Draft 2015: NFC Draft Grades
From Evan Silva, Rotoworld
~The 2015 NFL draft concluded Saturday evening. Rotoworld blurbed every single selection, picks one (Jameis Winston) through 256 (Gerald Christian). You can use our search engine in the top right-hand corner of this page to access our in-depth rookie writeups.
After a grueling three days of “work,” we’ll put the finishing touches on our intensive draft coverage with post-draft grades.
But let’s be clear: We don’t believe in assessing draft hauls immediately after the three-day event. This is strictly for your pleasure. If you’re reading this intro, you’re interested. And we want to appeal to you. Don’t take these grades too seriously. We’ll know a lot more about this draft around 2018.
Here are the NFC Draft Grades:
7. West Virginia WR Kevin White
39. Florida State NT Eddie Goldman
71. Oregon C Hroniss Grasu
106. Michigan State RB Jeremy Langford
142. Penn State S Adrian Amos
183. TCU OG Tayo Fabuluje
Overview: The Bears’ roster is reeling so much from the failed Phil Emery era that they just needed to prioritize adding good football players. Rookie GM Ryan Pace entered Thursday with too many needs to worry about drafting positions. He needs contributors. And I think he came away with a lot of them. White is a monster on the perimeter who can win over the top and turn short catches into long gains. Goldman lacks flash, but is willing to do the dirty work inside and will bolster Chicago’s mediocre run defense. I think Grasu provided excellent value in round three and believe he will be a long-term fixture at center. Langford lacks starting-caliber running ability, but should be a useful NFL role player, particularly in the passing game. Amos is exceptionally versatile and could be a starting safety in time. Fabuluje is a dart throw with some upside. Did the Bears fail to address a number of needs? Yes. But I never expected them to solve all of their problems with only six picks. This was a rock-solid first draft for Pace.
28. Duke OG Laken Tomlinson
54. Nebraska RB Ameer Abdullah
80. Stanford CB Alex Carter
113. Auburn DT Gabe Wright
168. Rutgers FB Mike Burton
200. Texas CB Quandre Diggs
240. South Carolina OT Corey Robinson
Overview: GM Martin Mayhew began his draft by acquiring two fifth-round picks and useful reserve G/C Manuel Ramirez from the Broncos at the cost of dropping just five spots in round one. The Lions were surprisingly hot after CB/S tweener Carter on day two, sending the 143rd pick to division-rival Minnesota in exchange for just an eight-spot move up the board. Early on day three, the Lions gave up a 2016 third-round pick for No. 113. Tomlinson may not have offered ideal “value” at No. 28, but is a pro-ready mauler with underrated pass-blocking ability. Abdullah will run circles around Joique Bell in Lions camp and spark Detroit’s previously plodding run game. Carter, Wright, and Burton are players I wasn’t especially high on during the pre-draft phase. I do think Robinson was an excellent flier. Although this wasn’t my favorite draft from top to bottom, Mayhew attacked multiple needs and made his team better.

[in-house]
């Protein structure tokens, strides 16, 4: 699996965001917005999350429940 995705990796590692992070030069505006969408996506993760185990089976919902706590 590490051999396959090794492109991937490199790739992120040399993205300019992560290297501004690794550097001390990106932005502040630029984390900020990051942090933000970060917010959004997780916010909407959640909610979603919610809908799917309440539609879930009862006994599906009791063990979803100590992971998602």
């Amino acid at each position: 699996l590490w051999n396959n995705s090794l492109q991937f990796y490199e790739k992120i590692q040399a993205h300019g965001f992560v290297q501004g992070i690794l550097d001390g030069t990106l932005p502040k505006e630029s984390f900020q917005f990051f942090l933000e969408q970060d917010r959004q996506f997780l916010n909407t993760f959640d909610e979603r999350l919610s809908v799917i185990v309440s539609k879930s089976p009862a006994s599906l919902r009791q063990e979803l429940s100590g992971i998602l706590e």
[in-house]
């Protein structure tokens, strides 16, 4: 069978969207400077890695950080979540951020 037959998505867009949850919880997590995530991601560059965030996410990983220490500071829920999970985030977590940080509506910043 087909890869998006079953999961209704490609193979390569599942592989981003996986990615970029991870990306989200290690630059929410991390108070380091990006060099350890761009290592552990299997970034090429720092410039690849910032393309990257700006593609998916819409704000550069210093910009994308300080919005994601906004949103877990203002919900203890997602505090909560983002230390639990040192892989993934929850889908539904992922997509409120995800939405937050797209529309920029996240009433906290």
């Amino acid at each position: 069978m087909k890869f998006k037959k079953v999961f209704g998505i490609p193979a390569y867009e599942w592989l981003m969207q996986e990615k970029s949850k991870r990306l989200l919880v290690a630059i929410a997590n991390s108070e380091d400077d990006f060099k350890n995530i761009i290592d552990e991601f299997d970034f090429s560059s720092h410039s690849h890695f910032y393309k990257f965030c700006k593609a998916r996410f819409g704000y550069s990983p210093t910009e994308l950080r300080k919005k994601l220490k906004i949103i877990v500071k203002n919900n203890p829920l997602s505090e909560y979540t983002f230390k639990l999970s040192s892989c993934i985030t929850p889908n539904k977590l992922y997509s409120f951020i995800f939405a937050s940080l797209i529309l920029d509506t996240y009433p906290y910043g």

Green Bay Packers
30. Arizona State DB Damarious Randall
62. Miami (OH) DB Quinten Rollins
94. Stanford WR/KR Ty Montgomery
129. Michigan ILB Jake Ryan
147. UCLA QB Brett Hundley
206. Oklahoma FB Aaron Ripkowski
210. Louisiana-Lafayette DT Christian Ringo
213. UAB TE Kennard Backman
Overview: I’m used to giving Ted Thompson high “grades.” I think I’ve done it every year. This draft seemed a little more needs-focused than usual, which is a fine approach in general but may have left some “value” on the board. Thompson clearly entered Thursday worried about his secondary. (I do love Randall as a playmaking ballhawk and Rollins as a versatile defensive chess piece.) Montgomery is essentially a poor man’s Cordarrelle Patterson, while Ripkowski and Backman will likely amount to throwaway picks. Thompson made an intriguing move in round five, jumping 19 spots to acquire Hundley at the mere cost of a late seventh-round pick. I thought he got the better of that deal with New England. Ringo and Ryan were good day-three selections. I don’t think this was a bad draft, but I also don’t believe it was a tide tilter in the NFC. I’ve come to expect a little more from Thompson over the years.
11. Michigan State CB Trae Waynes
45. UCLA ILB Eric Kendricks
88. LSU DE Danielle Hunter
110. Pittsburgh OT T.J. Clemmings
143. Southern Illinois TE MyCole Pruitt
146. Maryland WR Stefon Diggs
186. Oklahoma OT Tyrus Thompson
193. Louisville DE B.J. Dubose
228. Alabama G/T Austin Shepherd
232. Newberry OLB Edmond Robinson
Overview: Fact is, I’ve “heard” of all of these prospects and seen a bunch of them play. This is usually how Rick Spielman’s drafts go. More so than most GMs, Spielman tends to select players who’ve often been discussed inside the draft community. That isn’t necessarily a good or bad thing, but Minnesota often gets positive “draft grades” as a result. When I look at this draft, I certainly lean toward believing Spielman did well. Waynes and Kendricks hit major needs and project as Opening Day starters. Hunter is a high-ceiling developmental pick. Clemmings has an outside chance to supplant struggling LT Matt Kalil in time, assuming his foot checks out. Pruitt is a highly athletic H-back type, while Diggs combines impact kickoff-return skills with slot receiver potential. Thompson is a boom-or-bust prospect, albeit with plenty of upside. Dubose, Shepherd, and Robinson all profile positively as role players. My belief is the Vikings emerged with at least two and as many as five year-one contributors, and as a significantly better team.